Local emergency rooms have been busy the last several days because of the heat. St. Joseph Regional Medical Center and Memorial Hospital’s emergency room and Med-Point locations treated about 40 patients for heat exhaustion and dehydration since Friday.
Ambulances transported about five people from the St. Joseph County 4-H fairgrounds to the hospital after they passed out during Granger Community Church’s Sunday church service that was held outdoors at the fair, said fair director Mark Tingle.
“My blood pressure was going up a little bit,” he said.
From fair vendors, to fair goers, to the animals, keeping cool has been a priority.
“I get really sweaty and sweat starts to drip down me,” said 8-year-old Gillian Guipe, who visted the fair with her mom and two younger sisters Monday.
“We’ve been adding water to our lemon shake-ups and just drink lots of water,” added her mom, Christy. “I bring tons of it in with me. My entire stroller is full of water.”
Each year, fair organizers set up water misting fans throughout the fairgrounds and have four to six firefighters on standby during fair hours.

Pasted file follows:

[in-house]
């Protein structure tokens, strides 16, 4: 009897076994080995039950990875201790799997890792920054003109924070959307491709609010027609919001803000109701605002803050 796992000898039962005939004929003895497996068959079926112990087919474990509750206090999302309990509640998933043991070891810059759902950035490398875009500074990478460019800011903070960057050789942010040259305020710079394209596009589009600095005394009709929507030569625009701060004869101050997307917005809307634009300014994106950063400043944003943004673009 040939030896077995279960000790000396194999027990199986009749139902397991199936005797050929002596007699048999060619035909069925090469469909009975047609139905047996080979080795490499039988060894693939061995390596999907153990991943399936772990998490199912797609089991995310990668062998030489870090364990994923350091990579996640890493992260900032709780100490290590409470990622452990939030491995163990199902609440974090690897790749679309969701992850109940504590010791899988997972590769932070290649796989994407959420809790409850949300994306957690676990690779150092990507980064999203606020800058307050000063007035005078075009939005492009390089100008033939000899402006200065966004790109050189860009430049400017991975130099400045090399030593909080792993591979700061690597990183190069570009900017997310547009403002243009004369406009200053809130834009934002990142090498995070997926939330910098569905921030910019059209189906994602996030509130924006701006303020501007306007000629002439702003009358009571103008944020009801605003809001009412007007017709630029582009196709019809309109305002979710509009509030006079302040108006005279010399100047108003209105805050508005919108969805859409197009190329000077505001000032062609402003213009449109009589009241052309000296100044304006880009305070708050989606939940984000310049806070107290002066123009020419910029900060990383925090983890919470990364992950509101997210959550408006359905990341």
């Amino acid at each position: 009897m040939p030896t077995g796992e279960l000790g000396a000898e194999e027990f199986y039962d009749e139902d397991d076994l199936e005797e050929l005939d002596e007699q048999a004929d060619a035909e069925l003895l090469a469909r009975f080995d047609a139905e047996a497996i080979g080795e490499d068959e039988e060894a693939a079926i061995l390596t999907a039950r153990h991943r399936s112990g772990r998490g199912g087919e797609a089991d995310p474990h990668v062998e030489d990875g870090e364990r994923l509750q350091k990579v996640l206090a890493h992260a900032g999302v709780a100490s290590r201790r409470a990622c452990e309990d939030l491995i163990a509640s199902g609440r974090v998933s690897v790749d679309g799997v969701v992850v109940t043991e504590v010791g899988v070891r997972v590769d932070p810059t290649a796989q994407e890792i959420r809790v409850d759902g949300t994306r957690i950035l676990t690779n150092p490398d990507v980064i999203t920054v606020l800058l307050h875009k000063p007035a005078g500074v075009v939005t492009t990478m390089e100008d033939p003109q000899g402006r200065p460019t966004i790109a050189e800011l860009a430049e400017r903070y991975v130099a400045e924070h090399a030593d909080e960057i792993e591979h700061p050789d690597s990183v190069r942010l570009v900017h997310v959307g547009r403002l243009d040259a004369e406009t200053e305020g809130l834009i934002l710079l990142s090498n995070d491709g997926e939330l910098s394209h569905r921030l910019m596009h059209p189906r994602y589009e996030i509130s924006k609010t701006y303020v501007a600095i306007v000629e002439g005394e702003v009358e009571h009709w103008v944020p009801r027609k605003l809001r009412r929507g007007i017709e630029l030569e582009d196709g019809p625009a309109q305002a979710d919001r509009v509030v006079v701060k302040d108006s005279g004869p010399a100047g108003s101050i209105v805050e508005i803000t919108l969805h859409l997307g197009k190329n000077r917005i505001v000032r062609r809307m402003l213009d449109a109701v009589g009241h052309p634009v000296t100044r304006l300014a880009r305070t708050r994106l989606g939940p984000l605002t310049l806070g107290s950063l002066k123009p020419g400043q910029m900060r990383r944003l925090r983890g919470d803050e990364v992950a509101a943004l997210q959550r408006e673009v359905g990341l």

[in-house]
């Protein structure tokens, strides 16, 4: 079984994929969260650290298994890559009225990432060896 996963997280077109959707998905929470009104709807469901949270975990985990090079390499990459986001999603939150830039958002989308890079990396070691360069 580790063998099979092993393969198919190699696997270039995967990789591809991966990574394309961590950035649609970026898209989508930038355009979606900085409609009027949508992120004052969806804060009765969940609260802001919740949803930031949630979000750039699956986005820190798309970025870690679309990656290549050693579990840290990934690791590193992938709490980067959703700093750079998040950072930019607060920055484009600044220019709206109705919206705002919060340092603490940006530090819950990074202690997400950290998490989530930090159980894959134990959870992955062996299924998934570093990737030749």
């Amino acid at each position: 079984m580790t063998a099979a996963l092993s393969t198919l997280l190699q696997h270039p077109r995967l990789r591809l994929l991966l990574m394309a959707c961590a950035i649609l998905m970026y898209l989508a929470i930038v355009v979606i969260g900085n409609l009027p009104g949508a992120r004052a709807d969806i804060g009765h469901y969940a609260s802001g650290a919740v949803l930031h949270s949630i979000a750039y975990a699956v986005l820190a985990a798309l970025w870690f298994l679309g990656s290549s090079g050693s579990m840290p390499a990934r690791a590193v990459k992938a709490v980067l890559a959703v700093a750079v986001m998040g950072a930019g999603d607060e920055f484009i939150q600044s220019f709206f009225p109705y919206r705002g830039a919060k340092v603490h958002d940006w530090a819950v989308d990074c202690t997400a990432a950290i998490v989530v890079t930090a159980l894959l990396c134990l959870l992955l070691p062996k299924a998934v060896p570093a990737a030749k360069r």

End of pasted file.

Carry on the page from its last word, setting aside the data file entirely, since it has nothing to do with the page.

“It can absolutely be challenging,” said Michael Taylor, an artist from Elkhart who uses spray paint cans to create pictures. “I eat light in the morning, I will absolutely hydrate. I also hydrate when I get home because they are long days.”
Aside from the respirator he wears to protect himself from the fumes, he also has to keep the area around his tent safe for other people.
“I have to keep my tent fully enclosed because of the paint fumes so I have to have a downdraft booth and keep everything enclosed so I don't get the breeze that a lot of these people get out here,” he said.
Inside the Indiana Ribeye tent, Kort Schelstraete tried to keep sweat out of his eyes and happily sang along with the country music on his radio while he grilled steaks and corn.
“This can get to be about 3,500 degrees,” he said, pointing to the grill. “[It gets] really hot. You’ve got to wash your face every once in a while and just keep to it the whole time.”
WSBT meteorologist Paul Emmick is calling for temperatures near 100 degrees Tuesday.
If you are going to be outside in the extreme heat, doctors recommend drinking plenty of water, wearing light-colored, loose fitting clothing and taking breaks in the shade or air conditioning. Young children and the elderly are the most at risk when it’s very hot outside.